Chinchilla Accused of Stalling Efforts to Decentralize

September 3, 2010

Government officials, local leaders and consultants all but set off fireworks at the presentation of the decentralization law at the Crowne Plaza Corobicí Hotel in May.

With an elaborate lunch buffet and speeches by outgoing President Oscar Arias and his brother Minister to the President Rodrigo Arias, which brought standing ovations, the attendees celebrated the fact that municipalities had finally succeeded in wresting power and financial resources away from the central government.

Under the new Law to StrengthenMunicipalities and Decentralization (FOMUDE), the central government has seven years to effect a transfer of at least 10 percent of public resources to local governments; it must also ensure that the infrastructure is in place for municipalities to use the funds productively.

But, three months later, municipalities have not seen the promised support.

“The people in the Planning Ministry are centralized people, they are not people who think decentralized,” said José Francisco Peralta, a lawyer for the Institute for Municipal Development (IFAM). “It’s not that they want to hinder the process of decentralization, but they feel they need to evaluate the process more.”

At a press conference this week, President Laura Chinchilla dismissed claims that her government has been purposefully delaying the transfer of power.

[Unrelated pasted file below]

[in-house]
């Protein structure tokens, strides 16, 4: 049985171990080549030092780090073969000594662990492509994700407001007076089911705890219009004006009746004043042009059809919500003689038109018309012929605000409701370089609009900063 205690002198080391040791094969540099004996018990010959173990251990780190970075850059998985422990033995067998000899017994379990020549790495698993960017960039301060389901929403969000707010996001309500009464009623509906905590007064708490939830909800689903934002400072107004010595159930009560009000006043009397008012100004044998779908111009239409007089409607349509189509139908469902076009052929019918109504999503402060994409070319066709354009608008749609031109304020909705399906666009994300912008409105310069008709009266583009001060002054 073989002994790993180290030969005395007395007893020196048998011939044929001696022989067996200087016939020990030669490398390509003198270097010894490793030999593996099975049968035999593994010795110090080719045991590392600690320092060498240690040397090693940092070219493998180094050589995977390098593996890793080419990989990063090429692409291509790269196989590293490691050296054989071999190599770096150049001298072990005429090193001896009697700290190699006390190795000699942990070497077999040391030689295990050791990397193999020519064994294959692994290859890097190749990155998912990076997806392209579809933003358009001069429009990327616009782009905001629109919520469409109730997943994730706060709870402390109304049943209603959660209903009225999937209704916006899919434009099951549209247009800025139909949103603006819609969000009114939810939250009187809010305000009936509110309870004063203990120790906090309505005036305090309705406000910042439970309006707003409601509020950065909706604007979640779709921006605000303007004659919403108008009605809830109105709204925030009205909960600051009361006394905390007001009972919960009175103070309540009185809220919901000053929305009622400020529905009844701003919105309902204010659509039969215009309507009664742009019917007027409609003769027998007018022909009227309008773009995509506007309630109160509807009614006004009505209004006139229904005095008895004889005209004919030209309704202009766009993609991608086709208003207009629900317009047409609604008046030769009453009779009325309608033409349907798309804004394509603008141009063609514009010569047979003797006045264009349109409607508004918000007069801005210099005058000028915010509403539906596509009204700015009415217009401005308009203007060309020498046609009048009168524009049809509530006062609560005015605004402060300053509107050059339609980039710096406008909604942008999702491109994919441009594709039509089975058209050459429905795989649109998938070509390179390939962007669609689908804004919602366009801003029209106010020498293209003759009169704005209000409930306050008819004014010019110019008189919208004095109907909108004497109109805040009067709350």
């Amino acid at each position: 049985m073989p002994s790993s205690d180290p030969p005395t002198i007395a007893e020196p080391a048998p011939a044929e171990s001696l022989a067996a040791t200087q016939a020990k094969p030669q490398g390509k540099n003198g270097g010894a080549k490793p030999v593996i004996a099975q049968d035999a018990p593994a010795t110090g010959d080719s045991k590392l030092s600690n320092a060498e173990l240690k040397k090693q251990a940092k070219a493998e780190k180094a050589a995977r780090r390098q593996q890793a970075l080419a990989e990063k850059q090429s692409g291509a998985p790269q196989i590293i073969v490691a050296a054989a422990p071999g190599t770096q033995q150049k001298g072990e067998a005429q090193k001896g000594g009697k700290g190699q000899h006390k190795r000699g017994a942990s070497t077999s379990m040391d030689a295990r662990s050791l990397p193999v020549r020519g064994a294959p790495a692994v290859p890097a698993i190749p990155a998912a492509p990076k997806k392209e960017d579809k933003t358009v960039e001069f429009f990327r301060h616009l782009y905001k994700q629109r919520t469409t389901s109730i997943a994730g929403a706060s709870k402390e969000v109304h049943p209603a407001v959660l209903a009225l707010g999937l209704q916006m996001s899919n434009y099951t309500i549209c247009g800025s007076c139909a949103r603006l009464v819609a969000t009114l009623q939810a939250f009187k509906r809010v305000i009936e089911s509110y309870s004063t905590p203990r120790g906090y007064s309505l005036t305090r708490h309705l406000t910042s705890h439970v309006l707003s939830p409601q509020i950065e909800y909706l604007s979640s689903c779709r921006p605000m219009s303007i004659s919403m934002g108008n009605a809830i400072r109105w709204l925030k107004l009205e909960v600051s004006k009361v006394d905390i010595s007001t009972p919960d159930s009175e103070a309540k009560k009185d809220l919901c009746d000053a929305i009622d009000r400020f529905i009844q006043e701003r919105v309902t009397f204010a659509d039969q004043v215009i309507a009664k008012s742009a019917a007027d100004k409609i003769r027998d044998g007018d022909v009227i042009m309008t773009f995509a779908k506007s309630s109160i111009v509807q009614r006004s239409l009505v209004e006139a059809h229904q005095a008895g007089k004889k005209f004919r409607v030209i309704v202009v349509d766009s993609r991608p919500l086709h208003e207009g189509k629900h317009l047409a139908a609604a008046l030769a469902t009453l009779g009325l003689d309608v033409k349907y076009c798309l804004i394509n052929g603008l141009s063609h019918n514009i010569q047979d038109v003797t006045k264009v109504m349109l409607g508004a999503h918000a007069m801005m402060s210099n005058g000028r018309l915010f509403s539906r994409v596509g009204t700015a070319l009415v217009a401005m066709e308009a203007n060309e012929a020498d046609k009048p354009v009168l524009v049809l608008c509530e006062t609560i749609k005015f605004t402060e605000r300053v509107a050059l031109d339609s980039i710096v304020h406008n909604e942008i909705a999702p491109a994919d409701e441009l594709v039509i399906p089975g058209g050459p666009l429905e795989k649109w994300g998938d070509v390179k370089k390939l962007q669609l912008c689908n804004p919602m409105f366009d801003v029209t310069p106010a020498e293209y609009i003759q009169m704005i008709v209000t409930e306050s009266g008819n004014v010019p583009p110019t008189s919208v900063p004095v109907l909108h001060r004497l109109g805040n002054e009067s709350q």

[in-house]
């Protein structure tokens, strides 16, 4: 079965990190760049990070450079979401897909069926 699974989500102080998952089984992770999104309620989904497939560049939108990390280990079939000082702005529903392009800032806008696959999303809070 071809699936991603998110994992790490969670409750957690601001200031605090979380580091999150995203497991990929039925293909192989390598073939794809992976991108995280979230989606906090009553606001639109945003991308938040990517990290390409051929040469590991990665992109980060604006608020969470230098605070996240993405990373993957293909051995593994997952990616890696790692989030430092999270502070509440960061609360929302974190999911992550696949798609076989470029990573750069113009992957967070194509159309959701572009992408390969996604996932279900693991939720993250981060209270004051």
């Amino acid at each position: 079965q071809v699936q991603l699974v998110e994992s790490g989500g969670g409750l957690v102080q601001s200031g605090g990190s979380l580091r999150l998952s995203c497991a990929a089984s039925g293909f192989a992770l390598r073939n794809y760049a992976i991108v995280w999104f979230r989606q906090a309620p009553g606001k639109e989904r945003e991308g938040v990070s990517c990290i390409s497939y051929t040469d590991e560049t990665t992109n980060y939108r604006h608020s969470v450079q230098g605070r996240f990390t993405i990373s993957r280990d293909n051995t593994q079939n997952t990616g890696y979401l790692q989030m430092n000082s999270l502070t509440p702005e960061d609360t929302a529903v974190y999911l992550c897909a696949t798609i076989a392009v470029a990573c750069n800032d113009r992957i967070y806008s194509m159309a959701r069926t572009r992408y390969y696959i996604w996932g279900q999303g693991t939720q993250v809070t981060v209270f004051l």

“No one is delaying anything,” she said. “The law was approved. The process was set in place. And we are going to implement it.”

But the factor that has blocked the decentralization effort for decades – an alleged lack of capacity by local governments – is also tying up Chinchilla in putting the legislation into effect.

She said she is not comfortable transferring power when municipalities aren’t prepared to manage the additional resources.

“We want to make sure that at the moment we turn over management, service improves, not get worse,” she said. “Our mission has always been the same – to comply with the law – but at the same time we need to guarantee we don’t disrupt service to the public.”

She said the government is working “rigorously” on advancing the decentralization process.

The law is currently undergoing assessment at the Planning Ministry, as the Institute for Municipal Development and local governments push for movement forward.

–Chrissie Long

You may be interested

Adaptive surfing, part III: Riding the waves with Noah
sports
60 views
sports
60 views

Adaptive surfing, part III: Riding the waves with Noah

Ellen Zoe Golden - May 25, 2018

Part III in a series on adaptive surfing in Costa Rica. Read Part I, about the country's association for disabled…

It’s frog orgy season
Environment and Wildlife
1162 views
Environment and Wildlife
1162 views

It’s frog orgy season

Lindsay Fendt - May 25, 2018

The rainy season is upon us. For many of us that means hiding indoors for the next few months, but for Costa…

Costa Rica’s guilty voters
No Sugar Please
121 views
No Sugar Please
121 views

Costa Rica’s guilty voters

Álvaro Murillo - May 25, 2018

By what I have done, and by what I have left undone. A relative of mine is 70 years old…